Finding tribes: Detecting social ties from affiliation data
Affiliation networks are bipartite graphs describing the connections between two classes of entities, A and B. For example, the entities might be people (A) and the events they attend (B) or movie viewers (A) and the titles they rent (B). Often in such networks, it is reasonable to model a dependency structure among the B objects but to treat the A objects as conditionally independent given that structure. For instance, Tomb Raider and Indiana Jones are associated in that they often co-occur on people's rental lists, but people create their Netflix queues independently of each other. I'll present a case study in which, in contrast, we also looked for associations among the people: cases where people's choices of B objects were too similar to have arisen independently. This process revealed glimpses of their underlying social network within a data set collected for another purpose.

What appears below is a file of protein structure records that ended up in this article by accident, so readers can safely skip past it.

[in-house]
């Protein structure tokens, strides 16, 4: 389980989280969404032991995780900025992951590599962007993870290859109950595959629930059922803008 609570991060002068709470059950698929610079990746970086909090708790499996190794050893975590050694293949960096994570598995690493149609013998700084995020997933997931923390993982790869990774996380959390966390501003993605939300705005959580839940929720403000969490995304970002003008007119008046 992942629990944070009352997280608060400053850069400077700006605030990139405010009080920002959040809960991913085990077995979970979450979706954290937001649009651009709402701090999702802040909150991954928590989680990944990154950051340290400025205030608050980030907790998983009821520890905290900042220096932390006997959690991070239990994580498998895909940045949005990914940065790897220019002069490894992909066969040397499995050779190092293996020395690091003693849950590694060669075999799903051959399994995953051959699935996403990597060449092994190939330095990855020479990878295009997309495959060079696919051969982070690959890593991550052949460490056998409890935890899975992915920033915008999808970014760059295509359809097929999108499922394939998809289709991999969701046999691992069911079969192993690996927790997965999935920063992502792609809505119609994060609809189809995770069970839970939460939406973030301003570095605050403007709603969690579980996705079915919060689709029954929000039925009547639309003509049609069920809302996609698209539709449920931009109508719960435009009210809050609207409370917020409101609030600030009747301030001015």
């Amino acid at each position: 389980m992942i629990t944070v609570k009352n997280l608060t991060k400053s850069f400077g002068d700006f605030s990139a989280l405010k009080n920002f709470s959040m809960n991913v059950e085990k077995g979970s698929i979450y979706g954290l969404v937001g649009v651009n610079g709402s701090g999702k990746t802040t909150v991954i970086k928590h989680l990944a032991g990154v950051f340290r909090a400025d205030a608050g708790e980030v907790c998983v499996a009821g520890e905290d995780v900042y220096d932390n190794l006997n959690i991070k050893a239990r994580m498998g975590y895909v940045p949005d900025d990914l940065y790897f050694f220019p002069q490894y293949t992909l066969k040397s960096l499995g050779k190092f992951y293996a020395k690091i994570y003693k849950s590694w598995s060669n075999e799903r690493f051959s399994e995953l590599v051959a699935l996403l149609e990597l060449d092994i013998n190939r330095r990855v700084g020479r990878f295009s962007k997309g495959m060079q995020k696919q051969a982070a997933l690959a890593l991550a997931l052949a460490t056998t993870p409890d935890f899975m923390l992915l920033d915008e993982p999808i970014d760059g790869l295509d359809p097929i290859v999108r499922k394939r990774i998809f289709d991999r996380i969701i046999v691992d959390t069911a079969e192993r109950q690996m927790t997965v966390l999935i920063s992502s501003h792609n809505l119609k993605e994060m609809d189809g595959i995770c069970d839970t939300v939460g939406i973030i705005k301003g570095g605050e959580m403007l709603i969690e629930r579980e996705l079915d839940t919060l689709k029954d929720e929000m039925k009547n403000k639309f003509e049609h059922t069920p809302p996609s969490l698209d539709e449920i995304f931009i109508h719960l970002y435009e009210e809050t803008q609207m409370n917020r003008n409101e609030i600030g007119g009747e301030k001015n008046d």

In the securities industry, fraud can be perpetuated by "tribes" of employees who collude at multiple jobs. Employees of the industry register their job histories and other information with the industry's regulatory body, FINRA. In collaboration with FINRA, we developed a family of algorithms to detect such tribes: small groups of individuals sharing unusual sequences of affiliations. We validated that these inferred social ties connected people who did appear to coordinate their job moves, and that they linked individuals with similar, and elevated, risk profiles for fraud.
bio: Lisa Friedland is a Ph.D. candidate at the University of Massachusetts Amherst, studying relational knowledge discovery with advisor David Jensen. She earned her B.A. and M.S. in Computer Science from Harvard (1998) and UMass (2006), respectively. In addition to fraud detection, she has worked on relational entity resolution for physics citation data and for Hollywood movies, on predicting protein-protein interactions in yeast, and most recently, on building a search engine for jokes.